Alabama has been on a roll recently, attracting the likes of Google, Facebook, and Toyota-Mazda. Drawn to Alabama by tax incentives, the availability of skilled workers, and an impressive logistics network including six Class I railroads connecting the port of Mobile to inland markets across the nation, an estimated 4,300 jobs were added in April 2018. While businesses are flocking away from California due to soaring taxes, out of control home price appreciation, and excessive regulation, Alabama is experiencing a renaissance of sorts as tech companies and manufacturers are singing the praises of “Sweet Home Alabama.”
Google recently broke ground Alabama’s first large-scale data center. Located in the Jackson County community of Bridgeport, the data center is expected to create between 75 and 100 highly skilled jobs in the short-term, with more jobs anticipated in the years to come. The simple fact that one of the world’s most innovative companies chose Jackson County during its site-selection process shines a bright light on Alabama’s reputation as a pro-business state. This will be Google’s eighth data center in the United States and its 14th internationally. The initial economic investment projections are in the $600 million range, and the data center project is likely to have a transformative economic impact on northeast Alabama. It will be quite interesting, to say the least, to see the ripple effects of the Google data center. For starters, to what extent will Alabama’s tech sector expand in the next few years?
Following Google’s lead, Facebook recently announced plans for a $750 million data center in Alabama. The 970,000 square foot faciliity will be located in Huntsville, adding to the regions already strong reputation as a technology and engineering headquarters. The project is expected to create 100 new jobs with an average salary of $80,000. Data centers have the potential to consume large amounts of energy, and Facebook is addressing this by aiming to have 100 percent of its energy needs coming from renewable sources. The project is still in the early phases of development, with completion expected by 2020.
The companies relocating to Huntsville in recent years is impressive. Blue Origin, a rocket engine company started by Amazon’s Jeff Bezos, recently announced plans to manufacture its BE-4 engines in a 200,000 square foot facility in Cummings Research Park. Washington state, the home of Blue Origin, was not even a finalist in the competition for the new facility. Leaders in Washington were unable to match incentives offered by other states as its state constitution prevents the state from providing money upfront to private companies. Even indirect incentives, like helping pay for the cost of constructing a facility, are barred by the state law. Alabama leaders did not take the direct money approach, but instead lured Blue Origin through tax rate reductions and tax credits. Another west coast rocket manufacturer, California-based Aerojet Rocketdyne, also chose Huntsville as a location to build SLS deep space rockets.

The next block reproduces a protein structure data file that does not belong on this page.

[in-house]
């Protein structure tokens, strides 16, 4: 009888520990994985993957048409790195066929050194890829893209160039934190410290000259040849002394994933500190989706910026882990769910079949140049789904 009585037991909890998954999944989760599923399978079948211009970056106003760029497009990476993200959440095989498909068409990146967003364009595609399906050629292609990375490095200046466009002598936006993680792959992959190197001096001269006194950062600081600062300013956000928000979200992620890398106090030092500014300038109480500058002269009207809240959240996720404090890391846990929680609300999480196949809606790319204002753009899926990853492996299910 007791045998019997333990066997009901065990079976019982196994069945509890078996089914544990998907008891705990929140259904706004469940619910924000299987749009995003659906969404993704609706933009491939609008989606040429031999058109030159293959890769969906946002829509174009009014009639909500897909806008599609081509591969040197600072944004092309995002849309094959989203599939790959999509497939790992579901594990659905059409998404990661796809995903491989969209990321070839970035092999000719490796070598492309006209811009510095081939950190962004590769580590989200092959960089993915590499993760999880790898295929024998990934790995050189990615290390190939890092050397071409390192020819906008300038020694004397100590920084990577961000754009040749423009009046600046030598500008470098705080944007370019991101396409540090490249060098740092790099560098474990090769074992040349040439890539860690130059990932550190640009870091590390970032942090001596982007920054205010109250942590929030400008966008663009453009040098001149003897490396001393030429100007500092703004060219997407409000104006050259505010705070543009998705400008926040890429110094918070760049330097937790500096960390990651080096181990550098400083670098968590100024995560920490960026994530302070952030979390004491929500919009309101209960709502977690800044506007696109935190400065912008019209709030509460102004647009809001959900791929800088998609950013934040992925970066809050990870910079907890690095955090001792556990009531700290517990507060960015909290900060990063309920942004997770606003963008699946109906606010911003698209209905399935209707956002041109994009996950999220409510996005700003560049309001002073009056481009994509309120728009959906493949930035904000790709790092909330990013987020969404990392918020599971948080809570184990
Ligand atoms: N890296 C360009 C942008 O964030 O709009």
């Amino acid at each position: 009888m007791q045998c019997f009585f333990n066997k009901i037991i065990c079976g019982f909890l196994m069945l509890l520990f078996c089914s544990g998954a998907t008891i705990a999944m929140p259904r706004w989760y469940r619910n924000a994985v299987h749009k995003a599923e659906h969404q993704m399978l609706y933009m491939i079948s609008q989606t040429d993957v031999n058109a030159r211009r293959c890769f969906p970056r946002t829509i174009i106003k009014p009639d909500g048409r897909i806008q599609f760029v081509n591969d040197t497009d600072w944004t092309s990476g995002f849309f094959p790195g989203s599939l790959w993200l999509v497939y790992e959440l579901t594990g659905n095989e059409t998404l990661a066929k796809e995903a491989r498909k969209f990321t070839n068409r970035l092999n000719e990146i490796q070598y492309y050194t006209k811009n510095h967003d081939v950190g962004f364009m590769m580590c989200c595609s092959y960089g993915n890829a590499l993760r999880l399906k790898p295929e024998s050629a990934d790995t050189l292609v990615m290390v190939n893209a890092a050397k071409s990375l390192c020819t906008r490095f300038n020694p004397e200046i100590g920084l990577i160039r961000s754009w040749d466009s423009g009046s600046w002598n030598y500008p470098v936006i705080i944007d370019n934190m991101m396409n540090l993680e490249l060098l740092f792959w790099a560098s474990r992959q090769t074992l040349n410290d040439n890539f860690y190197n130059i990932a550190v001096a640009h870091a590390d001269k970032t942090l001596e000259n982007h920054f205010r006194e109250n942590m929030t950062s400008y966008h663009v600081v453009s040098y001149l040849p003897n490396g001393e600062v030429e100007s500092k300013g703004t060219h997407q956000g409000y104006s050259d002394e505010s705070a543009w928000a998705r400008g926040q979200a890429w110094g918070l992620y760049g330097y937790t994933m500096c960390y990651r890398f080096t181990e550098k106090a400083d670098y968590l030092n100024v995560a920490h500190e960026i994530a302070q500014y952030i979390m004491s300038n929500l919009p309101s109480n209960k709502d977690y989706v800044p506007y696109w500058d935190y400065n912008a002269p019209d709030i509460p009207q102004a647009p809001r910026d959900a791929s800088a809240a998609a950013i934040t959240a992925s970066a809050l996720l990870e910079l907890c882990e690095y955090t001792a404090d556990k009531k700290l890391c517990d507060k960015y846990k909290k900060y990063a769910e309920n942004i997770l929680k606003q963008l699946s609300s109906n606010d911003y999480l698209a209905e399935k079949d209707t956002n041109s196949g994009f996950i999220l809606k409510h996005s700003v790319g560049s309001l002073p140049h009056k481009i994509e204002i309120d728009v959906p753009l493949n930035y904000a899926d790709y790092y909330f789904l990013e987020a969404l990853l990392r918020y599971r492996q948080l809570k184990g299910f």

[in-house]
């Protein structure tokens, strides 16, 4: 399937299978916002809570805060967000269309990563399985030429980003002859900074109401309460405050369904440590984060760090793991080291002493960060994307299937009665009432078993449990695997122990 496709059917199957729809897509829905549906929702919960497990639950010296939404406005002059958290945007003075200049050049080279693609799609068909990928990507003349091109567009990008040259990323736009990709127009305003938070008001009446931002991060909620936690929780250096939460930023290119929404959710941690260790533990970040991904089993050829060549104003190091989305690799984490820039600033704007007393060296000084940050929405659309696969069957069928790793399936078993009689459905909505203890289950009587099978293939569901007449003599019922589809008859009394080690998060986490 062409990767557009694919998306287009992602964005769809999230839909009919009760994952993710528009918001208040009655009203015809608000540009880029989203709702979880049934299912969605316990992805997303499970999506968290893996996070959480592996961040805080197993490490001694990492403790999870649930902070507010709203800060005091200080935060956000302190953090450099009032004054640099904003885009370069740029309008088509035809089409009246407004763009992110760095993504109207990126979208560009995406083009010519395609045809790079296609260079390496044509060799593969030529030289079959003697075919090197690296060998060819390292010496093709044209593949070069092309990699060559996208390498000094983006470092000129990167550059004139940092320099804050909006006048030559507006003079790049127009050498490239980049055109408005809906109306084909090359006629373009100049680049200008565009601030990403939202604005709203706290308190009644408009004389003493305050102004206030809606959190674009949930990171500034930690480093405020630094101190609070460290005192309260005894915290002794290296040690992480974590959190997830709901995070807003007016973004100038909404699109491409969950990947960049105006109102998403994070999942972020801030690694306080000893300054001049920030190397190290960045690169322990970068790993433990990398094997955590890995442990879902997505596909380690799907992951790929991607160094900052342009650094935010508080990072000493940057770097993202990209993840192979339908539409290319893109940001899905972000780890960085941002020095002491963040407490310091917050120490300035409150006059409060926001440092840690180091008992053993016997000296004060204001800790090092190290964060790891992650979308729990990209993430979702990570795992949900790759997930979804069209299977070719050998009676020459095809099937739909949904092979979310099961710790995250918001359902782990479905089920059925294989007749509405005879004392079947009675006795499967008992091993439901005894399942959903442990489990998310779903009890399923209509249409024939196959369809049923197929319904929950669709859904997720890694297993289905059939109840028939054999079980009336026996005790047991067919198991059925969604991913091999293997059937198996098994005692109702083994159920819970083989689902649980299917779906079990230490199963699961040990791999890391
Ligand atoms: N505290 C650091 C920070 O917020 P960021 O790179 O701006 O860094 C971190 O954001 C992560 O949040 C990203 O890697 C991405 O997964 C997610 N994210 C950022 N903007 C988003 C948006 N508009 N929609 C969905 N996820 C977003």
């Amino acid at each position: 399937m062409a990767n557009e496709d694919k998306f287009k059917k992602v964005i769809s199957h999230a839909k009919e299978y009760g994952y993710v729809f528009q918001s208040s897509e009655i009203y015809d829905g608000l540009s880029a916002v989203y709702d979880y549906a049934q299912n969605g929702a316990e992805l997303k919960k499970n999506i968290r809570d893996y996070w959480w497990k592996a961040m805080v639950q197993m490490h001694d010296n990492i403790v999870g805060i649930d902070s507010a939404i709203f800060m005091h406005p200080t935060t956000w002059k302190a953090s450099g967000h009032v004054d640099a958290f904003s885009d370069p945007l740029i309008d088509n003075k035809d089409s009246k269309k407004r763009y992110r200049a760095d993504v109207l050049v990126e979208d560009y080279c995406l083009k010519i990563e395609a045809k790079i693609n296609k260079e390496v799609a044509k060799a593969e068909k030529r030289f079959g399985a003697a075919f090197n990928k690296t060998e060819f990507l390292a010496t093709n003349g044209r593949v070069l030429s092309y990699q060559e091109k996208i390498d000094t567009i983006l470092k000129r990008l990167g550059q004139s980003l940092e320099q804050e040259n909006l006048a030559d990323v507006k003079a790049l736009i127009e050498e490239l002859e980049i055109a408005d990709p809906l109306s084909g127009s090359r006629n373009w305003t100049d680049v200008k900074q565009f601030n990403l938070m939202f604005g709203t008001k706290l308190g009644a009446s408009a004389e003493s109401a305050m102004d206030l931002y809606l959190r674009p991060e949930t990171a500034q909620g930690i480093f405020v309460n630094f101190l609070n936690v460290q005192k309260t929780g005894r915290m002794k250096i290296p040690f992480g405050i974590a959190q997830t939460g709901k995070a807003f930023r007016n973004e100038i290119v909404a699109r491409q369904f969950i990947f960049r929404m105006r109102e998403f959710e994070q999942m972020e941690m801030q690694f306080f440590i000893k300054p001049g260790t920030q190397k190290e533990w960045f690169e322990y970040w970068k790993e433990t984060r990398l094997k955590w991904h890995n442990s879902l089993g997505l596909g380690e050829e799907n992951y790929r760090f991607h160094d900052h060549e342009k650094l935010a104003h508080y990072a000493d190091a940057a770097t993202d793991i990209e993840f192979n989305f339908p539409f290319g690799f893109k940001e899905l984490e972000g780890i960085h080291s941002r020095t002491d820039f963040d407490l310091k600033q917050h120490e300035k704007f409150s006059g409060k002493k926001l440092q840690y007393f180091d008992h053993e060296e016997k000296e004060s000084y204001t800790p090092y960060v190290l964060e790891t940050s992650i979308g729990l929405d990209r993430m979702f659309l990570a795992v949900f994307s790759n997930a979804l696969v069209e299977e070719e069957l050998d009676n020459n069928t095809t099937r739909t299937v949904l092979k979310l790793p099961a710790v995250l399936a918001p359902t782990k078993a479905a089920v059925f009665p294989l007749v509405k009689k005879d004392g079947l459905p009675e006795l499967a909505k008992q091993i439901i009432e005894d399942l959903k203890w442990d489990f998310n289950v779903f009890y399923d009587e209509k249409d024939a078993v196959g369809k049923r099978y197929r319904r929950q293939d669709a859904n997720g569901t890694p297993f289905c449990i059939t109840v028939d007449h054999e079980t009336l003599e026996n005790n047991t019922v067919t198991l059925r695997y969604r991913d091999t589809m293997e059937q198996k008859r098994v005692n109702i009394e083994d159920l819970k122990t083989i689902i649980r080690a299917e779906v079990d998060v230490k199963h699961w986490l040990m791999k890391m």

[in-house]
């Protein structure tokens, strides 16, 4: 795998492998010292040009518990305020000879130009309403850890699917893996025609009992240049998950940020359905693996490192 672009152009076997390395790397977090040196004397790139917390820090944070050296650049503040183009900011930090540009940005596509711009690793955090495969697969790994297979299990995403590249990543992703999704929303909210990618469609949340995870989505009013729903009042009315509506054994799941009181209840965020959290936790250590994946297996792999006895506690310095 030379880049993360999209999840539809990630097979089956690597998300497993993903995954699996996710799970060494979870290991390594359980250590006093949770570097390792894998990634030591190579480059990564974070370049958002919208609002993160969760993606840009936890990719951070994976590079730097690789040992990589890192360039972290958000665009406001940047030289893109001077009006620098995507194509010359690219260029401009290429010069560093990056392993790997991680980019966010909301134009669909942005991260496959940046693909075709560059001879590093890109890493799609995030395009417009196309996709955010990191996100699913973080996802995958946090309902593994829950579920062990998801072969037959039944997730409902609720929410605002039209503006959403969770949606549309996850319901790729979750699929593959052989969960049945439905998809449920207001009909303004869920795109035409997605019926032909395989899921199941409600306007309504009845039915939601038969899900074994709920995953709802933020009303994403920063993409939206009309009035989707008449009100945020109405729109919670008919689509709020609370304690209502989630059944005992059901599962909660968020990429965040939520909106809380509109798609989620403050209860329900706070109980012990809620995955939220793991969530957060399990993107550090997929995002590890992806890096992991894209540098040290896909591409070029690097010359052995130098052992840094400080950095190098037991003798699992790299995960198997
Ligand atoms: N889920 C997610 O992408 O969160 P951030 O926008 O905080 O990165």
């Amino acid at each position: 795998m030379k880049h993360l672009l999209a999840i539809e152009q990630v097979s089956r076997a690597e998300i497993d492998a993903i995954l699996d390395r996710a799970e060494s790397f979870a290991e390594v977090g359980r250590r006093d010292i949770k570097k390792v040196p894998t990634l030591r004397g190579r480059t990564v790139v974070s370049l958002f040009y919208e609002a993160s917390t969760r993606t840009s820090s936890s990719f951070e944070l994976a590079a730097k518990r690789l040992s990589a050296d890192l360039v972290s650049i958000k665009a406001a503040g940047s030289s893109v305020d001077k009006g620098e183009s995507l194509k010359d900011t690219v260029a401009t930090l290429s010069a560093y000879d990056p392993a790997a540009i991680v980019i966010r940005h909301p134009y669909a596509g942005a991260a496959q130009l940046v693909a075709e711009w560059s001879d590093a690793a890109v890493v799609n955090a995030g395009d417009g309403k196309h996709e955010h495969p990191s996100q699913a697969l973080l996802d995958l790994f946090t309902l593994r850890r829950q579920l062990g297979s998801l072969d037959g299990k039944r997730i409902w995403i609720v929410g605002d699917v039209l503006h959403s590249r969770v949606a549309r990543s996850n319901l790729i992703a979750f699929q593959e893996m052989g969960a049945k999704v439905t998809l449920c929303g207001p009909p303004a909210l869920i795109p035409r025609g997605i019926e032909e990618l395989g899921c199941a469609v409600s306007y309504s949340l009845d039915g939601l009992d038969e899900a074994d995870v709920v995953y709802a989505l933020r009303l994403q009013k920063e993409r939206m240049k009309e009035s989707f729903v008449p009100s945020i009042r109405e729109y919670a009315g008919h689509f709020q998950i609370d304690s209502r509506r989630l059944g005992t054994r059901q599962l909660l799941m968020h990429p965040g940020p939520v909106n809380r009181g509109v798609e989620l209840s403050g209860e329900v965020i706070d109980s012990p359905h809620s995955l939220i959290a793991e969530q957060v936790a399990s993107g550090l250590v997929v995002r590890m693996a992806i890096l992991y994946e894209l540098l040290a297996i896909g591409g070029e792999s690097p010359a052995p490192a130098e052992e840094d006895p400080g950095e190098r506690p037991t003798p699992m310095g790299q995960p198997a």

Baldwin County also made headlines recently when Resicum International LLC announced plans to relocate to the Gulf Shores area. The company has plans to build a 21,000 square foot hangar at Jack Edwards National Airport, investing $1.1 million in the area and creating 18 new aerospace jobs. Resicum will begin operations in August in an existing hangar while construction of their new facility is underway. Approved by the U.S. Department of Defense to maintain aircrafts and provide training, Resicum has facilities on three continents.
Although Alabama is experiencing net growth in jobs, a few companies have decided to close their Alabama shops. One example is MasterBrand Cabinets of Jasper, Indiana who made headlines recently when it abruptly closed its Lee County facility, laying off 445 employees without notice. Emotions ran high at MasterBrand’s Auburn facility as a normal day at work turned gloomy when the shocking news was delivered. The company is offering severance pay, short-term health benefits, and job placement assistance to its former Alabama employees. There was some good news, however, as Wellborn Cabinet, Inc. of Ashland, Alabama is looking to hire 50 new employees. They are seeking out former employees of MasterBrand Cabinets as part of a larger plan to expand their production. Ashland is in Clay County, about 60 miles north of Auburn.
The examples above offer a glimpse into Alabama’s economic future. Alabama’s job growth is going to be in the STEM fields (science, technology, engineering, mathematics) as opposed to more traditional fields. Other tech companies are sure to follow the lead of Google, Facebook, and Blue Origin and invest in Alabama. This is good news for college graduates in Alabama who major in a STEM field because they are very likely to out-earn their peers with non-STEM degrees. A report from the National Association of Colleges and Employers concluded that STEM degree holders are the most sought-after job candidates. The report also said that more than half of employers surveyed have plans to hire graduates with degrees in the STEM fields. Engineers have a projected income of $64,891 out of college, while computer science majors trail slightly at $61,321. Math and science majors have an average starting salary of $55,087.
Alabama’s job opportunities in technology and engineering are trending upwards thanks to big name technology brands deciding to call Alabama home.